How to parent when you're in quarantine. Your COVID-19 questions answered
From parenting in self-isolation to homemade masks, here's what you're asking us today
The information in this article was current at the time of publishing, but guidelines and advice can change quickly. Check with your local public health unit for the most-current guidance, and find the latest COVID-19 news on our website.
We're breaking down what you need to know about the pandemic by answering your questions. You can send us your questions via email at COVID@cbc.ca and we'll answer as many as we can. We'll publish a selection of answers every weekday on our website, and we're also putting some of your questions to the experts on the air during The National and CBC News Network.
So far we've received thousands of emails from all corners of the country, including a number of questions about homemade masks and parenting while in quarantine, like this question from Lily P.
How do you be an effective mom when you're in quarantine?
Amid the ongoing COVID-19 pandemic, we are receiving a lot of questions from parents, including Ontario mother, Lily P., who is self-isolating on her own because she might have the virus.
Lily works in a grocery store and says she has a cough and chest congestion. Until she knows for sure, Lily is quarantined in an apartment, while her husband looks after their 2½-year-old son in another home.
WATCH | Ontario mom Lily P. asks what she can do to connect with her young son while quarantined away from him:
Toronto-based cognitive behavioural counsellor Leanne Matlow says many of her clients are upset by the loss of control and not knowing what will come next in this crisis.
"It's OK to be angry, frustrated, scared, nervous, worried," she said in an interview with CBC's Ioanna Roumeliotis.
Child psychologist Dr. Jillian Roberts recommends that Lily P. "bookend" her child's day by video-chatting with him in the morning and at night — and a little bit throughout the afternoon, if possible.
She advises children need a lot of distraction right now, which, in the case of a household with a sick parent, will fall on the parent caring for them. That might include extended bubble-bath time, finger-painting or playing with playdough.
"It's their responsibility right now to distract the child to the best of their ability," she said. "You just divert the child as best you can."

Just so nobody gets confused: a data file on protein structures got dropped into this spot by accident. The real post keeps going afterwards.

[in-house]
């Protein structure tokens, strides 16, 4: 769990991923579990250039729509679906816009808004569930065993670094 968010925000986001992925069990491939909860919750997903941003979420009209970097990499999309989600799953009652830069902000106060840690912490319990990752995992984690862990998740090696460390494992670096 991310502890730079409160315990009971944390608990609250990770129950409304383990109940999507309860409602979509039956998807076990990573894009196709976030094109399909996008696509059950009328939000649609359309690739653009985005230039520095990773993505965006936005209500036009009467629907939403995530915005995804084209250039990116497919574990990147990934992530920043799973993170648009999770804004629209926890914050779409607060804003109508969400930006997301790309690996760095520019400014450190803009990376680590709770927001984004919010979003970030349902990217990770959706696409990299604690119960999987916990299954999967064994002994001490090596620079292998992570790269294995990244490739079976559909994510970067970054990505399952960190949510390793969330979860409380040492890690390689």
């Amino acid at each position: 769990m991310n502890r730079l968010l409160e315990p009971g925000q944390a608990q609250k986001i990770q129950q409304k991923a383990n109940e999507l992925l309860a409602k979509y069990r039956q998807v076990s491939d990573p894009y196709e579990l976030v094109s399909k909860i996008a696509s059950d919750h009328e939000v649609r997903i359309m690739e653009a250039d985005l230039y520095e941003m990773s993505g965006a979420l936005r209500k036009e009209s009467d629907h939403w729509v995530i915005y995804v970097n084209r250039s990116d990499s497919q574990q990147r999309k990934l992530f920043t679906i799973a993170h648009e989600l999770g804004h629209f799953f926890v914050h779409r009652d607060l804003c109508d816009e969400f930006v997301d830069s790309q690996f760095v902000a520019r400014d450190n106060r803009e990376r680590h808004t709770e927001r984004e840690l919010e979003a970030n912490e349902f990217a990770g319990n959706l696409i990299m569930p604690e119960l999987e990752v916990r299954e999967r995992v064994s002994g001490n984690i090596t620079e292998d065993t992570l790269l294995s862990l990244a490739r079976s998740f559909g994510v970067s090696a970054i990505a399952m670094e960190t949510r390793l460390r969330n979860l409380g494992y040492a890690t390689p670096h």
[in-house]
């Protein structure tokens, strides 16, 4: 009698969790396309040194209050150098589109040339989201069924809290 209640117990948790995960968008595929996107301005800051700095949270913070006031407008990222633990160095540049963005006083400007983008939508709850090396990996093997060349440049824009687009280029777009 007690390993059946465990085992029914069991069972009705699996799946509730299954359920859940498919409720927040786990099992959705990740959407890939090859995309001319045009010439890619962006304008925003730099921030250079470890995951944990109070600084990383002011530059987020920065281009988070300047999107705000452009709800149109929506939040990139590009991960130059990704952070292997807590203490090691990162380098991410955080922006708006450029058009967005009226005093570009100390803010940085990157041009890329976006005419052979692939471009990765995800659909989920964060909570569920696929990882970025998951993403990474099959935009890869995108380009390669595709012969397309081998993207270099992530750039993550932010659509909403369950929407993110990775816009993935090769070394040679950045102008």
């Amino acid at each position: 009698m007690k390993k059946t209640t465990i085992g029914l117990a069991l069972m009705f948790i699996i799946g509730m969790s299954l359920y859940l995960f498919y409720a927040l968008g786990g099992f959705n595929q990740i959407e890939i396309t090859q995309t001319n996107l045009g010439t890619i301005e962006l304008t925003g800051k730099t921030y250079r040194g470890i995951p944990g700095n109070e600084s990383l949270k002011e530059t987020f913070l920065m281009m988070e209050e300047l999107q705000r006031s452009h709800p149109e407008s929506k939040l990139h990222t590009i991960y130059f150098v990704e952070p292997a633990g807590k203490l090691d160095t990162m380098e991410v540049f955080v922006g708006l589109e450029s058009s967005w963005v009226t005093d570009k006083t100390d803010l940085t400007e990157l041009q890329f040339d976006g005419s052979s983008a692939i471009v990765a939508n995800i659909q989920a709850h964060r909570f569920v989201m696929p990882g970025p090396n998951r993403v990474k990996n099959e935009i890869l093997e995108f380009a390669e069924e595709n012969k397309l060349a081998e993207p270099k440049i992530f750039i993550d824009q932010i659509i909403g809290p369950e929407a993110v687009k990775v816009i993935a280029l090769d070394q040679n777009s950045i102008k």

Read more tips for families dealing with anxiety and stress here.
What's the best way to make an effective homemade mask?
This week, Canada's public health officer Dr. Theresa Tam, changed course on her initial advice on non-medical masks; she now says a homemade mask can add some extra protection for the broader public, particularly by stopping the spread of the virus by those who might have COVID-19 and not realize it.
So what do you need to know about homemade masks?
The World Health Organization also issued new recommendations, suggesting "for any type of mask, appropriate use and disposal are essential to ensure that they are effective and to avoid any increase in transmission."
WHO also recommends that masks cover the mouth and nose, and are tied securely to minimize any gaps between the face and fabric. It's important to avoid touching a mask while wearing it and to untie it from behind when taking it off.
Basically, you should "always handle the mask as if it's contaminated with the coronavirus," said respirologist Dr. Samir Gupta.
WATCH | Dr. Samir Gupta discusses what you need to know when it comes to masks:
Michael Garron Hospital, in Toronto's east end, has put out a call for homemade masks, with DIY instructions, saying they'll be given to hospital visitors, discharged patients and the broader community to prevent virus transmission.
Health Canada also has additional recommendations when it comes to homemade masks here.
Where does all of this government stimulus money come from?
We reached out to our business and parliamentary bureaus to answer this question, from Tim W.
The short answer? Debt. "There is no secret pile of free money," said CBC News business reporter Pete Evans.
The multibillion-dollar COVID-19 emergency response package for Canadians and businesses is not money the government has on hand or in a giant savings account.
These are funds that will be added to the national debt, which is serviced by government bonds and treasury bills auctioned by the Bank of Canada and through other government borrowing.
"The federal government's deficit is likely going to grow by $100 billion or more for the current fiscal year," explained Chris Carter, a senior producer with CBC's parliamentary bureau.
COVID-19 support programs will likely increase next year's deficit as well, he said, especially since taxes and revenues will be declining drastically due to the economic slowdown brought on by the global COVID-19 crisis.
The Bank of Canada also has a role to play in expanding the country's money supply, by making it easier for banks to loan money to businesses and individuals, which should stimulate spending.
"Ultimately, if these measures help support economic activity in Canada, then some of this money will come back to the government through tax revenue," said Carter. "But the legacy of COVID-19 will most certainly be a significantly higher national debt."
We're also answering your questions every night on The National. Last night, one of your questions was, when will doctors find a cure? Watch below:
With files from Saman Malik